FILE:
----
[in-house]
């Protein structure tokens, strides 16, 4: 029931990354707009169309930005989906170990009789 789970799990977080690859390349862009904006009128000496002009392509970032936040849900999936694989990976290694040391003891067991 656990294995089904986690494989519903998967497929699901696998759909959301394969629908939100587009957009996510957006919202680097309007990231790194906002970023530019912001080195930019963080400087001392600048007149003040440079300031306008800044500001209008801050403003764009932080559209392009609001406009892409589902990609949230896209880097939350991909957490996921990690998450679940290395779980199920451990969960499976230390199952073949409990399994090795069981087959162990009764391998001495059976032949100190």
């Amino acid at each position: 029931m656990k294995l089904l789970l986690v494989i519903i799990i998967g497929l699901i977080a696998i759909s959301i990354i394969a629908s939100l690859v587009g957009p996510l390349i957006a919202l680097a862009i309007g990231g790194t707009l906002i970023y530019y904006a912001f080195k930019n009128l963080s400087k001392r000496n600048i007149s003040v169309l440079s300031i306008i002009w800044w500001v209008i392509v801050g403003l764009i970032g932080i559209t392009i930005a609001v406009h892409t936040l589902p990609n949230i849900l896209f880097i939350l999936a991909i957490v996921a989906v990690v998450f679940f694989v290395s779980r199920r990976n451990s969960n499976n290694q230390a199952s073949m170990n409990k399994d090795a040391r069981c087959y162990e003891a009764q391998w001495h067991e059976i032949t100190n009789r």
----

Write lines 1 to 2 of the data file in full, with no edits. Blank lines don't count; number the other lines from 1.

[in-house]
């Protein structure tokens, strides 16, 4: 029931990354707009169309930005989906170990009789 789970799990977080690859390349862009904006009128000496002009392509970032936040849900999936694989990976290694040391003891067991 656990294995089904986690494989519903998967497929699901696998759909959301394969629908939100587009957009996510957006919202680097309007990231790194906002970023530019912001080195930019963080400087001392600048007149003040440079300031306008800044500001209008801050403003764009932080559209392009609001406009892409589902990609949230896209880097939350991909957490996921990690998450679940290395779980199920451990969960499976230390199952073949409990399994090795069981087959162990009764391998001495059976032949100190």